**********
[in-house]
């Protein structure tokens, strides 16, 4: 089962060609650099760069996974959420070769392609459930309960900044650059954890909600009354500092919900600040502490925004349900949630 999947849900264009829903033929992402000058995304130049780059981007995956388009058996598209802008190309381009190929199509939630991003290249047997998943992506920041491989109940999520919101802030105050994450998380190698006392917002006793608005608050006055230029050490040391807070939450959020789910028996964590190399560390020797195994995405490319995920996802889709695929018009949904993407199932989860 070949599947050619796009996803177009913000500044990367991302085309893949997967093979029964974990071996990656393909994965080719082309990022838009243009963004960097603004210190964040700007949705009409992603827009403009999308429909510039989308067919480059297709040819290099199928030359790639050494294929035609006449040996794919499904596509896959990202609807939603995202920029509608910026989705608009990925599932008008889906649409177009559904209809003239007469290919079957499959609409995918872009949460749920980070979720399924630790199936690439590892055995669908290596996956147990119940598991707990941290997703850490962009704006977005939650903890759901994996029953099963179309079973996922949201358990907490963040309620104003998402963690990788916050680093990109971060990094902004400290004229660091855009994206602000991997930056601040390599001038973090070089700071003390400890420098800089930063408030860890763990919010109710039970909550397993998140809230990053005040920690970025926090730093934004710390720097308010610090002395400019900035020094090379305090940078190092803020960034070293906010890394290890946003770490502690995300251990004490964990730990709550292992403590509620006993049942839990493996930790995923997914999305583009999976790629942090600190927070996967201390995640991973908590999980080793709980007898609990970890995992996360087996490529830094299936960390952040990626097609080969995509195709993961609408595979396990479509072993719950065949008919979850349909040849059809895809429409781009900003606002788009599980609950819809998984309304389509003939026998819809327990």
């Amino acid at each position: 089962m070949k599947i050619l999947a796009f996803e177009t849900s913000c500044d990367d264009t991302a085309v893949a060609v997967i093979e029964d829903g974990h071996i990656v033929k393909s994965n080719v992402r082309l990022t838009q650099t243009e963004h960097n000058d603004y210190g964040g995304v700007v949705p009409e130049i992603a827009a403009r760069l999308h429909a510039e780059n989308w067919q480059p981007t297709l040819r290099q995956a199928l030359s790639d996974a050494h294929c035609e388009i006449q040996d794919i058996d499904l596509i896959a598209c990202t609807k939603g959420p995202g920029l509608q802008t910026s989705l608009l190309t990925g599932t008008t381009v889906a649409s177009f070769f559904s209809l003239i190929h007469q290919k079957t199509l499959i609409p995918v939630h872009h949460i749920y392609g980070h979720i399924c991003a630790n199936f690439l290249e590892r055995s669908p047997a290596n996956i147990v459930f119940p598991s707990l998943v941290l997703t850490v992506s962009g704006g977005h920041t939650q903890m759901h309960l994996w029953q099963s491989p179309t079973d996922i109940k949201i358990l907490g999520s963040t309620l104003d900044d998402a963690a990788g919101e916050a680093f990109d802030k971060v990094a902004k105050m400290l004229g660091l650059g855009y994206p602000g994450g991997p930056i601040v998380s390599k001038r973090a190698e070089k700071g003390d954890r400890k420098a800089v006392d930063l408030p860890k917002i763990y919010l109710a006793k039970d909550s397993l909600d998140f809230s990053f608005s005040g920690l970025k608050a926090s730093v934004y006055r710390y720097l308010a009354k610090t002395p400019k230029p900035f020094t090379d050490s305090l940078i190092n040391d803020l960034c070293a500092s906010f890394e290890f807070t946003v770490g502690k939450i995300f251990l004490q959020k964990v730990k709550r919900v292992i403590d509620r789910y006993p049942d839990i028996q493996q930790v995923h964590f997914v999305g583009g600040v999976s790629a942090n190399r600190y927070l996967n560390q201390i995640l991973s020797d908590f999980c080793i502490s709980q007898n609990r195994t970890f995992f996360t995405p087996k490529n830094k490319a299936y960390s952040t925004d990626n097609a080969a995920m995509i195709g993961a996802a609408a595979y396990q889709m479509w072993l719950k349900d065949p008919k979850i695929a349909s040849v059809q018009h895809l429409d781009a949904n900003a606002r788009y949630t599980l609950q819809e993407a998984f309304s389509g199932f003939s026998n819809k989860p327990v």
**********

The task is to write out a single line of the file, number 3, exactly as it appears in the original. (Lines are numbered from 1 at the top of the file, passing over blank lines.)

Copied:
């Amino acid at each position: 089962m070949k599947i050619l999947a796009f996803e177009t849900s913000c500044d990367d264009t991302a085309v893949a060609v997967i093979e029964d829903g974990h071996i990656v033929k393909s994965n080719v992402r082309l990022t838009q650099t243009e963004h960097n000058d603004y210190g964040g995304v700007v949705p009409e130049i992603a827009a403009r760069l999308h429909a510039e780059n989308w067919q480059p981007t297709l040819r290099q995956a199928l030359s790639d996974a050494h294929c035609e388009i006449q040996d794919i058996d499904l596509i896959a598209c990202t609807k939603g959420p995202g920029l509608q802008t910026s989705l608009l190309t990925g599932t008008t381009v889906a649409s177009f070769f559904s209809l003239i190929h007469q290919k079957t199509l499959i609409p995918v939630h872009h949460i749920y392609g980070h979720i399924c991003a630790n199936f690439l290249e590892r055995s669908p047997a290596n996956i147990v459930f119940p598991s707990l998943v941290l997703t850490v992506s962009g704006g977005h920041t939650q903890m759901h309960l994996w029953q099963s491989p179309t079973d996922i109940k949201i358990l907490g999520s963040t309620l104003d900044d998402a963690a990788g919101e916050a680093f990109d802030k971060v990094a902004k105050m400290l004229g660091l650059g855009y994206p602000g994450g991997p930056i601040v998380s390599k001038r973090a190698e070089k700071g003390d954890r400890k420098a800089v006392d930063l408030p860890k917002i763990y919010l109710a006793k039970d909550s397993l909600d998140f809230s990053f608005s005040g920690l970025k608050a926090s730093v934004y006055r710390y720097l308010a009354k610090t002395p400019k230029p900035f020094t090379d050490s305090l940078i190092n040391d803020l960034c070293a500092s906010f890394e290890f807070t946003v770490g502690k939450i995300f251990l004490q959020k964990v730990k709550r919900v292992i403590d509620r789910y006993p049942d839990i028996q493996q930790v995923h964590f997914v999305g583009g600040v999976s790629a942090n190399r600190y927070l996967n560390q201390i995640l991973s020797d908590f999980c080793i502490s709980q007898n609990r195994t970890f995992f996360t995405p087996k490529n830094k490319a299936y960390s952040t925004d990626n097609a080969a995920m995509i195709g993961a996802a609408a595979y396990q889709m479509w072993l719950k349900d065949p008919k979850i695929a349909s040849v059809q018009h895809l429409d781009a949904n900003a606002r788009y949630t599980l609950q819809e993407a998984f309304s389509g199932f003939s026998n819809k989860p327990v």